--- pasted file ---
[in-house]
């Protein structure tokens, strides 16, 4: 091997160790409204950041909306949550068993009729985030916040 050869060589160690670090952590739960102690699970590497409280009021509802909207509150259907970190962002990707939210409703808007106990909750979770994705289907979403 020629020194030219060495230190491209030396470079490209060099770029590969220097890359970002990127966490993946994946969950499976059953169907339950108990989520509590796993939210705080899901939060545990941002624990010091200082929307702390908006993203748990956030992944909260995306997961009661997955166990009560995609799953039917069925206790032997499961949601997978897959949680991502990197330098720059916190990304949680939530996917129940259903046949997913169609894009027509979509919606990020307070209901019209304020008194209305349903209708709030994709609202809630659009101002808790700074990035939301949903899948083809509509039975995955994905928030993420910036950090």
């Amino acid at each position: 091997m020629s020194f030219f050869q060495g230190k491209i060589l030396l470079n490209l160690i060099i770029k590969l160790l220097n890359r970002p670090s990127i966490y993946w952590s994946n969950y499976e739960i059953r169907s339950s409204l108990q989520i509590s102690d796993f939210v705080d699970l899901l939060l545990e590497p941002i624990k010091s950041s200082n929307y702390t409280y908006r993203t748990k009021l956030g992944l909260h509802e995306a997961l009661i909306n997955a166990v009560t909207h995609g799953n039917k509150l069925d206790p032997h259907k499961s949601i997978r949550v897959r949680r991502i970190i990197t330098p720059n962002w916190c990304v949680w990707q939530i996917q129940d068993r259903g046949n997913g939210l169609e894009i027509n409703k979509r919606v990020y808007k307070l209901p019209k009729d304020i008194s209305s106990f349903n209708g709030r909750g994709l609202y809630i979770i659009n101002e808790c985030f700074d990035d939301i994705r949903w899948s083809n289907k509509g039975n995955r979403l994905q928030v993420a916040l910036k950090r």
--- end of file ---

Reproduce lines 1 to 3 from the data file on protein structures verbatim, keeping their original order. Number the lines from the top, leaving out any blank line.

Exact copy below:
[in-house]
């Protein structure tokens, strides 16, 4: 091997160790409204950041909306949550068993009729985030916040 050869060589160690670090952590739960102690699970590497409280009021509802909207509150259907970190962002990707939210409703808007106990909750979770994705289907979403 020629020194030219060495230190491209030396470079490209060099770029590969220097890359970002990127966490993946994946969950499976059953169907339950108990989520509590796993939210705080899901939060545990941002624990010091200082929307702390908006993203748990956030992944909260995306997961009661997955166990009560995609799953039917069925206790032997499961949601997978897959949680991502990197330098720059916190990304949680939530996917129940259903046949997913169609894009027509979509919606990020307070209901019209304020008194209305349903209708709030994709609202809630659009101002808790700074990035939301949903899948083809509509039975995955994905928030993420910036950090």
């Amino acid at each position: 091997m020629s020194f030219f050869q060495g230190k491209i060589l030396l470079n490209l160690i060099i770029k590969l160790l220097n890359r970002p670090s990127i966490y993946w952590s994946n969950y499976e739960i059953r169907s339950s409204l108990q989520i509590s102690d796993f939210v705080d699970l899901l939060l545990e590497p941002i624990k010091s950041s200082n929307y702390t409280y908006r993203t748990k009021l956030g992944l909260h509802e995306a997961l009661i909306n997955a166990v009560t909207h995609g799953n039917k509150l069925d206790p032997h259907k499961s949601i997978r949550v897959r949680r991502i970190i990197t330098p720059n962002w916190c990304v949680w990707q939530i996917q129940d068993r259903g046949n997913g939210l169609e894009i027509n409703k979509r919606v990020y808007k307070l209901p019209k009729d304020i008194s209305s106990f349903n209708g709030r909750g994709l609202y809630i979770i659009n101002e808790c985030f700074d990035d939301i994705r949903w899948s083809n289907k509509g039975n995955r979403l994905q928030v993420a916040l910036k950090r």